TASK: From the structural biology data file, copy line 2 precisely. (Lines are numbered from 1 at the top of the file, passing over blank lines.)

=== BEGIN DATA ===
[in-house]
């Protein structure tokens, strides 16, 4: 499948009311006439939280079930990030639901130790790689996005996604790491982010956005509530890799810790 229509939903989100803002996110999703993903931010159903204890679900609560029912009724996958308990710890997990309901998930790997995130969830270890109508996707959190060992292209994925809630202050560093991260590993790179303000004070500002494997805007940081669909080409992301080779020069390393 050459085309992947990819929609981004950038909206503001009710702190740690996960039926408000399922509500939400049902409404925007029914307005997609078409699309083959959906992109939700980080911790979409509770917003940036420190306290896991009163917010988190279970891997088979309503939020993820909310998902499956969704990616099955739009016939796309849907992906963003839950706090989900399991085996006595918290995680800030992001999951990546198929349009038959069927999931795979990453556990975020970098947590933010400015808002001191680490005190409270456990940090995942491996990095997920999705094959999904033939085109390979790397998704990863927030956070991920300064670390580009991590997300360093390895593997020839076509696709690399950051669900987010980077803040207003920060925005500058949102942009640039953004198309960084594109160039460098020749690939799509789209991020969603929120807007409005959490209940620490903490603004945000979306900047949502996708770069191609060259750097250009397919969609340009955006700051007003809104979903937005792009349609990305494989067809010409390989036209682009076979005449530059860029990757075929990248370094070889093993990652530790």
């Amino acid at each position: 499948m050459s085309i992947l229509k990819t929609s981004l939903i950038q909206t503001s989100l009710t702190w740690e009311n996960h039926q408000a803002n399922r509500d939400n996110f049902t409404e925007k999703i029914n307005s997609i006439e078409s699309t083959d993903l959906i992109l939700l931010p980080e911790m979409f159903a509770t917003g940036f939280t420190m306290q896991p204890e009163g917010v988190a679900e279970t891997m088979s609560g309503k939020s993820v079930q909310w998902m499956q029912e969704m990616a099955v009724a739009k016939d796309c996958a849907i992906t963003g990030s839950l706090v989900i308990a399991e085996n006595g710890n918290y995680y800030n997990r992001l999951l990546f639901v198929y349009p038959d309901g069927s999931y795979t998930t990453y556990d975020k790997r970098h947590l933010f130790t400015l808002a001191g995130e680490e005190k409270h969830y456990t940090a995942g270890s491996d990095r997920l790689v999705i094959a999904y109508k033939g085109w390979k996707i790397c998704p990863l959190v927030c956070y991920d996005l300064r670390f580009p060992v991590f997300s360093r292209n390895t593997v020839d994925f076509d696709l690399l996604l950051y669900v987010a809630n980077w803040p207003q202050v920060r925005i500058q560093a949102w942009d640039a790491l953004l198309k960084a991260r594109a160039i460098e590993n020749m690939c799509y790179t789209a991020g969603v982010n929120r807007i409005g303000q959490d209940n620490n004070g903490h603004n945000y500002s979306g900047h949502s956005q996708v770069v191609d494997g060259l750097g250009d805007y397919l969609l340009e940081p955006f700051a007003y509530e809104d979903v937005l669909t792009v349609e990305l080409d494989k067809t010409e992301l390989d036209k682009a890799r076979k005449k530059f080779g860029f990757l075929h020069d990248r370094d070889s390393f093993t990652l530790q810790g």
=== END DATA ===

């Protein structure tokens, strides 16, 4: 499948009311006439939280079930990030639901130790790689996005996604790491982010956005509530890799810790 229509939903989100803002996110999703993903931010159903204890679900609560029912009724996958308990710890997990309901998930790997995130969830270890109508996707959190060992292209994925809630202050560093991260590993790179303000004070500002494997805007940081669909080409992301080779020069390393 050459085309992947990819929609981004950038909206503001009710702190740690996960039926408000399922509500939400049902409404925007029914307005997609078409699309083959959906992109939700980080911790979409509770917003940036420190306290896991009163917010988190279970891997088979309503939020993820909310998902499956969704990616099955739009016939796309849907992906963003839950706090989900399991085996006595918290995680800030992001999951990546198929349009038959069927999931795979990453556990975020970098947590933010400015808002001191680490005190409270456990940090995942491996990095997920999705094959999904033939085109390979790397998704990863927030956070991920300064670390580009991590997300360093390895593997020839076509696709690399950051669900987010980077803040207003920060925005500058949102942009640039953004198309960084594109160039460098020749690939799509789209991020969603929120807007409005959490209940620490903490603004945000979306900047949502996708770069191609060259750097250009397919969609340009955006700051007003809104979903937005792009349609990305494989067809010409390989036209682009076979005449530059860029990757075929990248370094070889093993990652530790």